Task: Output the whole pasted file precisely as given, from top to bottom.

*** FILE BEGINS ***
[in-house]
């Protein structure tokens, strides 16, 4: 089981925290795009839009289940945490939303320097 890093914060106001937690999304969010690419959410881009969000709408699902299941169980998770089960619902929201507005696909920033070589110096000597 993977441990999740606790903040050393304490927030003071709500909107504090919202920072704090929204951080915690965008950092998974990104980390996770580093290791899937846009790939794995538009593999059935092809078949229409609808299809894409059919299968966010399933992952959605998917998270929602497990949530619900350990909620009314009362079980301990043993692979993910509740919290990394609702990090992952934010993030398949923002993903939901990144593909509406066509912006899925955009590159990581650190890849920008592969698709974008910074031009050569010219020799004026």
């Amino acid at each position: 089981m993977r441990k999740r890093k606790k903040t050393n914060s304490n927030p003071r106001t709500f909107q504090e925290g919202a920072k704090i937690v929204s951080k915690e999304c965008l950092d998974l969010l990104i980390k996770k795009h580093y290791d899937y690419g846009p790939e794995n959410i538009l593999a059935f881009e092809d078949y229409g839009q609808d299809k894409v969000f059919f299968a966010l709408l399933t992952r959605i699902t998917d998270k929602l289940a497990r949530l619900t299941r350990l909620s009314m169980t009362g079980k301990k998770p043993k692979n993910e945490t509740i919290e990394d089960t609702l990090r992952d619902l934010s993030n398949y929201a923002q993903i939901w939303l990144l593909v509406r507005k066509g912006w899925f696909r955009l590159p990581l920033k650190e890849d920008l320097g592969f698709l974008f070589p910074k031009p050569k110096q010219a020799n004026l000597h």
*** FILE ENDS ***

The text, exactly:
[in-house]
């Protein structure tokens, strides 16, 4: 089981925290795009839009289940945490939303320097 890093914060106001937690999304969010690419959410881009969000709408699902299941169980998770089960619902929201507005696909920033070589110096000597 993977441990999740606790903040050393304490927030003071709500909107504090919202920072704090929204951080915690965008950092998974990104980390996770580093290791899937846009790939794995538009593999059935092809078949229409609808299809894409059919299968966010399933992952959605998917998270929602497990949530619900350990909620009314009362079980301990043993692979993910509740919290990394609702990090992952934010993030398949923002993903939901990144593909509406066509912006899925955009590159990581650190890849920008592969698709974008910074031009050569010219020799004026």
């Amino acid at each position: 089981m993977r441990k999740r890093k606790k903040t050393n914060s304490n927030p003071r106001t709500f909107q504090e925290g919202a920072k704090i937690v929204s951080k915690e999304c965008l950092d998974l969010l990104i980390k996770k795009h580093y290791d899937y690419g846009p790939e794995n959410i538009l593999a059935f881009e092809d078949y229409g839009q609808d299809k894409v969000f059919f299968a966010l709408l399933t992952r959605i699902t998917d998270k929602l289940a497990r949530l619900t299941r350990l909620s009314m169980t009362g079980k301990k998770p043993k692979n993910e945490t509740i919290e990394d089960t609702l990090r992952d619902l934010s993030n398949y929201a923002q993903i939901w939303l990144l593909v509406r507005k066509g912006w899925f696909r955009l590159p990581l920033k650190e890849d920008l320097g592969f698709l974008f070589p910074k031009p050569k110096q010219a020799n004026l000597h």